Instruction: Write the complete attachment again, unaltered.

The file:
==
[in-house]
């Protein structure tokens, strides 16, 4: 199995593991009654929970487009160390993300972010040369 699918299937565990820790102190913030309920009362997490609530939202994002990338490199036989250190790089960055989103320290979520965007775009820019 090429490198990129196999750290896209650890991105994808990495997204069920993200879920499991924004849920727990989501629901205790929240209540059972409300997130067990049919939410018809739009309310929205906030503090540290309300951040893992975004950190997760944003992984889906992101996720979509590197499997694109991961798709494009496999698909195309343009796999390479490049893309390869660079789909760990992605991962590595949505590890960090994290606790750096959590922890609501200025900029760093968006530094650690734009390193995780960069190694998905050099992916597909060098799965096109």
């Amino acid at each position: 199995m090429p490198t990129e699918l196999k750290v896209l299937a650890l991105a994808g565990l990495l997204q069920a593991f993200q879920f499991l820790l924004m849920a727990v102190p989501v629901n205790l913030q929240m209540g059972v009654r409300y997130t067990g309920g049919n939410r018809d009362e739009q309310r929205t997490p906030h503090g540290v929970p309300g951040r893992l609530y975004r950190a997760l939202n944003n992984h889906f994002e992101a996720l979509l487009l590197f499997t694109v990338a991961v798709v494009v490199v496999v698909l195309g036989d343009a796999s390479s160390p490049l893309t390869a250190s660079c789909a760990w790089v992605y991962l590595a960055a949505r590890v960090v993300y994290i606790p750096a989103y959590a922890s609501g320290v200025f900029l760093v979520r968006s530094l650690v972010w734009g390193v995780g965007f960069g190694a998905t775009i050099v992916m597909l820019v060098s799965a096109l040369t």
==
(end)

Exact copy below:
[in-house]
């Protein structure tokens, strides 16, 4: 199995593991009654929970487009160390993300972010040369 699918299937565990820790102190913030309920009362997490609530939202994002990338490199036989250190790089960055989103320290979520965007775009820019 090429490198990129196999750290896209650890991105994808990495997204069920993200879920499991924004849920727990989501629901205790929240209540059972409300997130067990049919939410018809739009309310929205906030503090540290309300951040893992975004950190997760944003992984889906992101996720979509590197499997694109991961798709494009496999698909195309343009796999390479490049893309390869660079789909760990992605991962590595949505590890960090994290606790750096959590922890609501200025900029760093968006530094650690734009390193995780960069190694998905050099992916597909060098799965096109």
């Amino acid at each position: 199995m090429p490198t990129e699918l196999k750290v896209l299937a650890l991105a994808g565990l990495l997204q069920a593991f993200q879920f499991l820790l924004m849920a727990v102190p989501v629901n205790l913030q929240m209540g059972v009654r409300y997130t067990g309920g049919n939410r018809d009362e739009q309310r929205t997490p906030h503090g540290v929970p309300g951040r893992l609530y975004r950190a997760l939202n944003n992984h889906f994002e992101a996720l979509l487009l590197f499997t694109v990338a991961v798709v494009v490199v496999v698909l195309g036989d343009a796999s390479s160390p490049l893309t390869a250190s660079c789909a760990w790089v992605y991962l590595a960055a949505r590890v960090v993300y994290i606790p750096a989103y959590a922890s609501g320290v200025f900029l760093v979520r968006s530094l650690v972010w734009g390193v995780g965007f960069g190694a998905t775009i050099v992916m597909l820019v060098s799965a096109l040369t």